Posted by: Lisa Hill | October 19, 2008

Wicked But Virtuous (2000), by Mirka Mora

I was expecting to enjoy this book because I like Mirka Mora’s free-spirited art works, but it was a disappointment. I found it difficult to follow her train of thought in these chaotic ramblings…
The constant name-dropping really irritated me. Of course a notable painter like Mora is going to know many notable people, but there are 10 pages of famous names in the index!

Most of the time there’s seems to be no relevance in mentioning these people, but that may be partly because of the erratic way that Mora has put this book together. She explains (on p190) that her first efforts at writing her autobiography consisted in copying parts of her diary, and that is exactly what most of it looks like. She says elsewhere that her editor was concerned about her not meeting the deadline and I suspect that if time was tight, he/she decided to try and make a virtue of the muddle and hope that those interested in the book would consider it ‘artistic’. (Mora herself alludes to Proust, hinting that she is writing in a sort of stream of consciousness as Proust did, but having read Proust myself, I can’t agree….)

(Would Proust have written four lines about being molested on a train, followed by a line about wearing a little black Parisian suit? (p78). I think not).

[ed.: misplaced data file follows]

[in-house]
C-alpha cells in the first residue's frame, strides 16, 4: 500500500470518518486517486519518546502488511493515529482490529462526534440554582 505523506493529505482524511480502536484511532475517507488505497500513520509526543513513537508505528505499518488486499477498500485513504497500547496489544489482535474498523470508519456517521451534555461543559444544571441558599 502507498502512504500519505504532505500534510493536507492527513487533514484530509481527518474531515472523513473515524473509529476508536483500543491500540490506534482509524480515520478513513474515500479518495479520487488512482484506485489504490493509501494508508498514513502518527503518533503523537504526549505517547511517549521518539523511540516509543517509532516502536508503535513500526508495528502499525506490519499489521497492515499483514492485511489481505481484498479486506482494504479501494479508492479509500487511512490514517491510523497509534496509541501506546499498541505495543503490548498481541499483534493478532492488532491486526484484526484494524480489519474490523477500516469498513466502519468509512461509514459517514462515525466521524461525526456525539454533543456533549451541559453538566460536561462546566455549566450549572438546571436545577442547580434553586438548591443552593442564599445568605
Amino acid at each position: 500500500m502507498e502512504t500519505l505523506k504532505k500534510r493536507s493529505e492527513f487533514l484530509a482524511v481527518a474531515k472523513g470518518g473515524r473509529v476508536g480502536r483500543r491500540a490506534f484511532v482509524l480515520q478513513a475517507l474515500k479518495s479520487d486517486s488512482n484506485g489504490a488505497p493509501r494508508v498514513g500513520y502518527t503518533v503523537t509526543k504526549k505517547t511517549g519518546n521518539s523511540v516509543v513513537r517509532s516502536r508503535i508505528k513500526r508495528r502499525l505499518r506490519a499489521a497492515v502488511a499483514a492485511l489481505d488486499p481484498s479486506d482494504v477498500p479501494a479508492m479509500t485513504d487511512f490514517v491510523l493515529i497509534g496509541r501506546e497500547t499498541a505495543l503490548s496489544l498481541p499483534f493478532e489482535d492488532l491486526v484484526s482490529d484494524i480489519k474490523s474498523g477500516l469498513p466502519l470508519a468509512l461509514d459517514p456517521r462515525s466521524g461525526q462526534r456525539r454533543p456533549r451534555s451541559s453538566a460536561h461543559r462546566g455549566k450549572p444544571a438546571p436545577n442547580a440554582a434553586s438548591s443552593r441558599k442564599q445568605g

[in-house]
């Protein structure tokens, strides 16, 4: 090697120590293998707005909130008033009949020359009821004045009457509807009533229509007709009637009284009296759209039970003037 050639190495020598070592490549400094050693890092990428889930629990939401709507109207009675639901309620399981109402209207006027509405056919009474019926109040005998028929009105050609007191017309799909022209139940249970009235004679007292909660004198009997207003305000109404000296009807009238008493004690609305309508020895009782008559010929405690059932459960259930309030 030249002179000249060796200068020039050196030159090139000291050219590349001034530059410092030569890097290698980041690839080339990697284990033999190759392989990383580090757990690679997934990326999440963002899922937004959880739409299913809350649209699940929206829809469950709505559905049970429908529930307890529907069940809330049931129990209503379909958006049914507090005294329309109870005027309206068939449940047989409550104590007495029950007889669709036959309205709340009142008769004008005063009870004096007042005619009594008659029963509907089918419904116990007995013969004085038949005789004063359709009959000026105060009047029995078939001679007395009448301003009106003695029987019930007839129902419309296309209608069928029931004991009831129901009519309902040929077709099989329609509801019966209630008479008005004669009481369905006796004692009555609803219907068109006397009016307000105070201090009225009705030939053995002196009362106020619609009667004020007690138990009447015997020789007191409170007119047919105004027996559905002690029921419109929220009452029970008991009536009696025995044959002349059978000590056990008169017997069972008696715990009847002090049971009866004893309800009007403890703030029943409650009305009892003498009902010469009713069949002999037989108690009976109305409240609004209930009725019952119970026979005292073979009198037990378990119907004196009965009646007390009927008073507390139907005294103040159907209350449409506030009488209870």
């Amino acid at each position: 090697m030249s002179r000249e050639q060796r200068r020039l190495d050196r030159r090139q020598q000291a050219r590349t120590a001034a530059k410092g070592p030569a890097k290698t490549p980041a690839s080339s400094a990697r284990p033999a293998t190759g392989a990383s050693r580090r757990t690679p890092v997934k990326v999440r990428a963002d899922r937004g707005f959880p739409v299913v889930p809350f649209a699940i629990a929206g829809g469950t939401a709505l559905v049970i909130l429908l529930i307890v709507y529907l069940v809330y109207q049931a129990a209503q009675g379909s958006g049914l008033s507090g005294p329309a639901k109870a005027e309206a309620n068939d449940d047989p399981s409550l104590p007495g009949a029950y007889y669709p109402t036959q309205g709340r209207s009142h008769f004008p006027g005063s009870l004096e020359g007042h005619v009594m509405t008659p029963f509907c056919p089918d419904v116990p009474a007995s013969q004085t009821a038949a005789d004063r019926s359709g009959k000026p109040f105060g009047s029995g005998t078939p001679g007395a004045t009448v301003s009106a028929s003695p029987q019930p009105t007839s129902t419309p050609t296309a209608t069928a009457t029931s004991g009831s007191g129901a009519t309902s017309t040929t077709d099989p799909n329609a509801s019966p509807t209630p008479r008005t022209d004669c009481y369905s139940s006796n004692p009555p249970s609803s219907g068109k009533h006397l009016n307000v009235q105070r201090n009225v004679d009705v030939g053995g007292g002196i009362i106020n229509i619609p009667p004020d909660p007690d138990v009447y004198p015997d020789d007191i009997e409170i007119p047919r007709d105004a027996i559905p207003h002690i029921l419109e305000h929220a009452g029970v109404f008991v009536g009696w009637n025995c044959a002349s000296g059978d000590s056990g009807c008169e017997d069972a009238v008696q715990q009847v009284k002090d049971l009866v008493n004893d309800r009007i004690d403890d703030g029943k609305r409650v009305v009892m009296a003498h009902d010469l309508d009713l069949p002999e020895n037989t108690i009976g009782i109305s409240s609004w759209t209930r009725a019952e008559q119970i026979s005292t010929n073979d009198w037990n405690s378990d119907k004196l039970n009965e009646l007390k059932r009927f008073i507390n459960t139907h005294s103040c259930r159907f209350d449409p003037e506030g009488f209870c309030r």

I also disliked the way she demeaned her husband Georges in death, telling us about his urine bag (p80). She is also horrid about Clifton Pugh and his failure to find her G-spot (p89), and tells us much more than we want to know about her farting and diarrhoea (p187-188).

She flits from topic to topic, from Georges’ death to drinking calvados in the very next paragraph (p80), and then on to her cancer, scampering from event to event without ever really explaining anything. In one line, she tells us that in 1970 she left her family (p107), and then launches into rambling on about her dolls.

She certainly has a healthy ego. I don’t begrudge her that because I think artists need one, but I did get rather tired of her remarks about how much so-and-so loved her, how she is ‘too intelligent’ (p78) and how a dentist photographed her to include in his show of ‘Melbourne’s most beautiful women’. (see photo). Mora takes credit for every little thing: from a woman taking up study after one of her workshops (p157) to the success that she had with their achievements.

I did enjoy the chapter about the influences on her work and the art books she uses, and it was interesting to discover that she thinks she has a form of synaesthesia – that is, she associates certain musical notes with colours in her palette. I wonder if many artists are like this, and if they regard it as a bonus or a burden. However the chapter about her workshops was painfully boring, and reads like jottings from her calendar.

Overall, however, I found her flippant, erratic, self-obsessed and ultimately dull.

Author: Mirka Mora
Title: Wicked but Virtuous
Source: Kingston Library


  1. […] reviews: Lisa from ANZLitlovers reviewed this and seem to like it even less than I […]


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